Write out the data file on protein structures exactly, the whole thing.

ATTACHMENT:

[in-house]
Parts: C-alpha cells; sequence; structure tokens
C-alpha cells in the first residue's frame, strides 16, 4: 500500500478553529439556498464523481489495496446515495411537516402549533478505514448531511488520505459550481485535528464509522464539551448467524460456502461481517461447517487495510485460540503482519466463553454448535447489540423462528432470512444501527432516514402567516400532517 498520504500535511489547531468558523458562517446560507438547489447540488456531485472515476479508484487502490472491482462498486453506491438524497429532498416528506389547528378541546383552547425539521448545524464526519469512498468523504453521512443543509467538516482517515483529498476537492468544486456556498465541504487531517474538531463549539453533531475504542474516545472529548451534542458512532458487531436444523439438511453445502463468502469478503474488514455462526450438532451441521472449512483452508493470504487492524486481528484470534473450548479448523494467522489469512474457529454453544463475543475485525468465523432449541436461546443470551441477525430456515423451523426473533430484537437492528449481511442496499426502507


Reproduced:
[in-house]
Parts: C-alpha cells; sequence; structure tokens
C-alpha cells in the first residue's frame, strides 16, 4: 500500500478553529439556498464523481489495496446515495411537516402549533478505514448531511488520505459550481485535528464509522464539551448467524460456502461481517461447517487495510485460540503482519466463553454448535447489540423462528432470512444501527432516514402567516400532517 498520504500535511489547531468558523458562517446560507438547489447540488456531485472515476479508484487502490472491482462498486453506491438524497429532498416528506389547528378541546383552547425539521448545524464526519469512498468523504453521512443543509467538516482517515483529498476537492468544486456556498465541504487531517474538531463549539453533531475504542474516545472529548451534542458512532458487531436444523439438511453445502463468502469478503474488514455462526450438532451441521472449512483452508493470504487492524486481528484470534473450548479448523494467522489469512474457529454453544463475543475485525468465523432449541436461546443470551441477525430456515423451523426473533430484537437492528449481511442496499426502507